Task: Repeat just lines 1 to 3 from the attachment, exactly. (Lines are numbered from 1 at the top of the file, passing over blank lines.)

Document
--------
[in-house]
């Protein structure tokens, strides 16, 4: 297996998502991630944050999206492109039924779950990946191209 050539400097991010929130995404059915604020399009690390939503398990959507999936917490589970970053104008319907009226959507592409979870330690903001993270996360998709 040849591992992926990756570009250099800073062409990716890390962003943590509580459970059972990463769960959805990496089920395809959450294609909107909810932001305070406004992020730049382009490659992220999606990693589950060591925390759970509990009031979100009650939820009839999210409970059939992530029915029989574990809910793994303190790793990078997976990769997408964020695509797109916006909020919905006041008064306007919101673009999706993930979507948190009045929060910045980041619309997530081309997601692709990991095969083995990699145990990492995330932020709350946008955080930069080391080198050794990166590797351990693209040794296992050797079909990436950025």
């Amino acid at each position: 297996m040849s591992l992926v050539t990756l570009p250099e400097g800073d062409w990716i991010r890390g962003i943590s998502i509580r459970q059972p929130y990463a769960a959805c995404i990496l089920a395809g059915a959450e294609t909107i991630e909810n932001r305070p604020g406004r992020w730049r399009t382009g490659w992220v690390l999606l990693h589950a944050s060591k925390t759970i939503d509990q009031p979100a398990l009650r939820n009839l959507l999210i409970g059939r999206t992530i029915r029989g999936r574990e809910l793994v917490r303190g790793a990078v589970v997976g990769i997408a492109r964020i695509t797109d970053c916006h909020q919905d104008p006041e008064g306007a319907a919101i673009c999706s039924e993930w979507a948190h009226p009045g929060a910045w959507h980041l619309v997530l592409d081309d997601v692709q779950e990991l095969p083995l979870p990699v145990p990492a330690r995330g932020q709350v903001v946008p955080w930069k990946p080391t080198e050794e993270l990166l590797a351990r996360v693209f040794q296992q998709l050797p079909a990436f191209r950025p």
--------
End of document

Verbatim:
[in-house]
């Protein structure tokens, strides 16, 4: 297996998502991630944050999206492109039924779950990946191209 050539400097991010929130995404059915604020399009690390939503398990959507999936917490589970970053104008319907009226959507592409979870330690903001993270996360998709 040849591992992926990756570009250099800073062409990716890390962003943590509580459970059972990463769960959805990496089920395809959450294609909107909810932001305070406004992020730049382009490659992220999606990693589950060591925390759970509990009031979100009650939820009839999210409970059939992530029915029989574990809910793994303190790793990078997976990769997408964020695509797109916006909020919905006041008064306007919101673009999706993930979507948190009045929060910045980041619309997530081309997601692709990991095969083995990699145990990492995330932020709350946008955080930069080391080198050794990166590797351990693209040794296992050797079909990436950025």
């Amino acid at each position: 297996m040849s591992l992926v050539t990756l570009p250099e400097g800073d062409w990716i991010r890390g962003i943590s998502i509580r459970q059972p929130y990463a769960a959805c995404i990496l089920a395809g059915a959450e294609t909107i991630e909810n932001r305070p604020g406004r992020w730049r399009t382009g490659w992220v690390l999606l990693h589950a944050s060591k925390t759970i939503d509990q009031p979100a398990l009650r939820n009839l959507l999210i409970g059939r999206t992530i029915r029989g999936r574990e809910l793994v917490r303190g790793a990078v589970v997976g990769i997408a492109r964020i695509t797109d970053c916006h909020q919905d104008p006041e008064g306007a319907a919101i673009c999706s039924e993930w979507a948190h009226p009045g929060a910045w959507h980041l619309v997530l592409d081309d997601v692709q779950e990991l095969p083995l979870p990699v145990p990492a330690r995330g932020q709350v903001v946008p955080w930069k990946p080391t080198e050794e993270l990166l590797a351990r996360v693209f040794q296992q998709l050797p079909a990436f191209r950025p």